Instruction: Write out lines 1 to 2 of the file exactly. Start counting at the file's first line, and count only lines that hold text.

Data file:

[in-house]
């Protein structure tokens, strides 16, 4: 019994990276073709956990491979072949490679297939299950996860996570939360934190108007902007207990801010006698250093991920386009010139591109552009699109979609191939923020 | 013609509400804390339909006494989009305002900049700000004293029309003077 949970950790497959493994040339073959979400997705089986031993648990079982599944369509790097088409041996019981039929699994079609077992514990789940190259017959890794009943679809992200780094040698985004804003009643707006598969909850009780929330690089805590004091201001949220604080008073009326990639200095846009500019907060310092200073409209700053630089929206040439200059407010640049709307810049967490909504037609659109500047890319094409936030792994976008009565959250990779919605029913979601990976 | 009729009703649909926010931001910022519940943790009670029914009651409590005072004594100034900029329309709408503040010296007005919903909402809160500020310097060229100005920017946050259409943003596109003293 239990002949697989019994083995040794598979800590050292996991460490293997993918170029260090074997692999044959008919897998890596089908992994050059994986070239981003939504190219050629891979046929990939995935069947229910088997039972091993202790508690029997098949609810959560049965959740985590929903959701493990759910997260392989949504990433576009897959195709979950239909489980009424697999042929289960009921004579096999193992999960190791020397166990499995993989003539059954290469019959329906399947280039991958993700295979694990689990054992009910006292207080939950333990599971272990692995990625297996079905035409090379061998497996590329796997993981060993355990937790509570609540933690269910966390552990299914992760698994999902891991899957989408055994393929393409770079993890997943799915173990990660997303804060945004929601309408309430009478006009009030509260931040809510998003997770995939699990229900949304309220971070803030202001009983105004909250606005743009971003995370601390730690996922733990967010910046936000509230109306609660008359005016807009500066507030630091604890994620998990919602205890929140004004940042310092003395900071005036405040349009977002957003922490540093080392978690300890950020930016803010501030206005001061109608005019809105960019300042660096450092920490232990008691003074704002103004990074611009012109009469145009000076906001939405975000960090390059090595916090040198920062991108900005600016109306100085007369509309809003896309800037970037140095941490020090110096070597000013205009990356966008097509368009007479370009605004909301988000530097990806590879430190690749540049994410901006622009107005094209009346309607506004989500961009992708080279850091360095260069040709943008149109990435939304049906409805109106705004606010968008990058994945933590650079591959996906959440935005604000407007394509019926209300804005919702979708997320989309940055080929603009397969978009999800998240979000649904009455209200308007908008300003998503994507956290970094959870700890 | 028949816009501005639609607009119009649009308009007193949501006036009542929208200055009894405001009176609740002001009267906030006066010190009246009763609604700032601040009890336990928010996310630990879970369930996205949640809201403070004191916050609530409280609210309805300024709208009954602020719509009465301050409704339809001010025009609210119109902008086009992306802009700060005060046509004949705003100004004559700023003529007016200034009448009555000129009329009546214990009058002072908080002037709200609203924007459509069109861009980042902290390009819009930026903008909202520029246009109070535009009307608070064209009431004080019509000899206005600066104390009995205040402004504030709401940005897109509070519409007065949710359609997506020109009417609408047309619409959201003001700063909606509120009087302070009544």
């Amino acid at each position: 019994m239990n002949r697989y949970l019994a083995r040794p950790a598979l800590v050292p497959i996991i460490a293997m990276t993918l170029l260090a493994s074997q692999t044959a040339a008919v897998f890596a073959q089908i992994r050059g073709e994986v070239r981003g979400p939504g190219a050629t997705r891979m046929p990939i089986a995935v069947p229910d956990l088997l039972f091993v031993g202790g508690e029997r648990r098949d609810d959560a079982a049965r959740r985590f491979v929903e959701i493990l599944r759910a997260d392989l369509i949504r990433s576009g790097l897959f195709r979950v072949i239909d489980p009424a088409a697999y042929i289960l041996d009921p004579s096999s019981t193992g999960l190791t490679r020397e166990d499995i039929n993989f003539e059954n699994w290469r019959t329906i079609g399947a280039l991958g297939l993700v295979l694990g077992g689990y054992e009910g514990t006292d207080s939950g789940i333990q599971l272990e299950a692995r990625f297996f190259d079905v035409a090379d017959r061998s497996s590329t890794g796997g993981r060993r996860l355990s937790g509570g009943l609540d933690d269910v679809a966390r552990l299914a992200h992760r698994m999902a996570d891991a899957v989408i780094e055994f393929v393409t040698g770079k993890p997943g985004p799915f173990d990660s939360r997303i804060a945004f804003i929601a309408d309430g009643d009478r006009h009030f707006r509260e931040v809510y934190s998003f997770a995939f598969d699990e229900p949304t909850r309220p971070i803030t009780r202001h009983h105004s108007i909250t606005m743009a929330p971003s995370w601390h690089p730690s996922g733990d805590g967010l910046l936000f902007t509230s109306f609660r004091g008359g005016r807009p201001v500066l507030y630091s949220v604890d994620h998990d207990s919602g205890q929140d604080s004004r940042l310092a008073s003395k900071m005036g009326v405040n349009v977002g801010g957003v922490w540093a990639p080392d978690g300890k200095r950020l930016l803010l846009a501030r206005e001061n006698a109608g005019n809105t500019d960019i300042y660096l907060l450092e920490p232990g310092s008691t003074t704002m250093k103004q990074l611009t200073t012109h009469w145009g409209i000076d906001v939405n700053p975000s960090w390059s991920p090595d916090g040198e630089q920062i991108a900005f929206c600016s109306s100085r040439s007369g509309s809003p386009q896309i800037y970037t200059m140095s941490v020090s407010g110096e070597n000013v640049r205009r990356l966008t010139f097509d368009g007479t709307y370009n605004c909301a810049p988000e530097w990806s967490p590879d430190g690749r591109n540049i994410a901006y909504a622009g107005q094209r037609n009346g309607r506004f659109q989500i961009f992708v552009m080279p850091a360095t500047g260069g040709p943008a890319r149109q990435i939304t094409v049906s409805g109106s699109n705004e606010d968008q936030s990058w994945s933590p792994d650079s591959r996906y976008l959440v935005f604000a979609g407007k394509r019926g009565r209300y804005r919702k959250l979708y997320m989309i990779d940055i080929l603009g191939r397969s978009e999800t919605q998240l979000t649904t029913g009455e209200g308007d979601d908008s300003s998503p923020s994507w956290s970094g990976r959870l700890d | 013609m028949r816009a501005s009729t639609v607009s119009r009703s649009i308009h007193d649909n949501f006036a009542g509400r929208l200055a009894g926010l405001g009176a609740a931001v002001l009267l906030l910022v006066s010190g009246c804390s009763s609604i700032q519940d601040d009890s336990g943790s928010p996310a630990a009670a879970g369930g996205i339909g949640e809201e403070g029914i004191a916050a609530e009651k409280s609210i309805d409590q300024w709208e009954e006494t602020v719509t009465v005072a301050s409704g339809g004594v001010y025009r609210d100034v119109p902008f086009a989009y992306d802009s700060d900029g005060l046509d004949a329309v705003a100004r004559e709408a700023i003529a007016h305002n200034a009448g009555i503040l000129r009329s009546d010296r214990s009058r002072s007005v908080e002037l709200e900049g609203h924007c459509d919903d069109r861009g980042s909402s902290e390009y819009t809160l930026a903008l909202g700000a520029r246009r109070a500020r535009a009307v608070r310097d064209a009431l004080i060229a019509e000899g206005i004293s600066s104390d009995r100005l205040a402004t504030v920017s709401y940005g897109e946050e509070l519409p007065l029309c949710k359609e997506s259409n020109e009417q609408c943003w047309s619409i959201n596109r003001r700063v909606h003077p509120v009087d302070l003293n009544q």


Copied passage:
[in-house]
């Protein structure tokens, strides 16, 4: 019994990276073709956990491979072949490679297939299950996860996570939360934190108007902007207990801010006698250093991920386009010139591109552009699109979609191939923020 | 013609509400804390339909006494989009305002900049700000004293029309003077 949970950790497959493994040339073959979400997705089986031993648990079982599944369509790097088409041996019981039929699994079609077992514990789940190259017959890794009943679809992200780094040698985004804003009643707006598969909850009780929330690089805590004091201001949220604080008073009326990639200095846009500019907060310092200073409209700053630089929206040439200059407010640049709307810049967490909504037609659109500047890319094409936030792994976008009565959250990779919605029913979601990976 | 009729009703649909926010931001910022519940943790009670029914009651409590005072004594100034900029329309709408503040010296007005919903909402809160500020310097060229100005920017946050259409943003596109003293 239990002949697989019994083995040794598979800590050292996991460490293997993918170029260090074997692999044959008919897998890596089908992994050059994986070239981003939504190219050629891979046929990939995935069947229910088997039972091993202790508690029997098949609810959560049965959740985590929903959701493990759910997260392989949504990433576009897959195709979950239909489980009424697999042929289960009921004579096999193992999960190791020397166990499995993989003539059954290469019959329906399947280039991958993700295979694990689990054992009910006292207080939950333990599971272990692995990625297996079905035409090379061998497996590329796997993981060993355990937790509570609540933690269910966390552990299914992760698994999902891991899957989408055994393929393409770079993890997943799915173990990660997303804060945004929601309408309430009478006009009030509260931040809510998003997770995939699990229900949304309220971070803030202001009983105004909250606005743009971003995370601390730690996922733990967010910046936000509230109306609660008359005016807009500066507030630091604890994620998990919602205890929140004004940042310092003395900071005036405040349009977002957003922490540093080392978690300890950020930016803010501030206005001061109608005019809105960019300042660096450092920490232990008691003074704002103004990074611009012109009469145009000076906001939405975000960090390059090595916090040198920062991108900005600016109306100085007369509309809003896309800037970037140095941490020090110096070597000013205009990356966008097509368009007479370009605004909301988000530097990806590879430190690749540049994410901006622009107005094209009346309607506004989500961009992708080279850091360095260069040709943008149109990435939304049906409805109106705004606010968008990058994945933590650079591959996906959440935005604000407007394509019926209300804005919702979708997320989309940055080929603009397969978009999800998240979000649904009455209200308007908008300003998503994507956290970094959870700890 | 028949816009501005639609607009119009649009308009007193949501006036009542929208200055009894405001009176609740002001009267906030006066010190009246009763609604700032601040009890336990928010996310630990879970369930996205949640809201403070004191916050609530409280609210309805300024709208009954602020719509009465301050409704339809001010025009609210119109902008086009992306802009700060005060046509004949705003100004004559700023003529007016200034009448009555000129009329009546214990009058002072908080002037709200609203924007459509069109861009980042902290390009819009930026903008909202520029246009109070535009009307608070064209009431004080019509000899206005600066104390009995205040402004504030709401940005897109509070519409007065949710359609997506020109009417609408047309619409959201003001700063909606509120009087302070009544």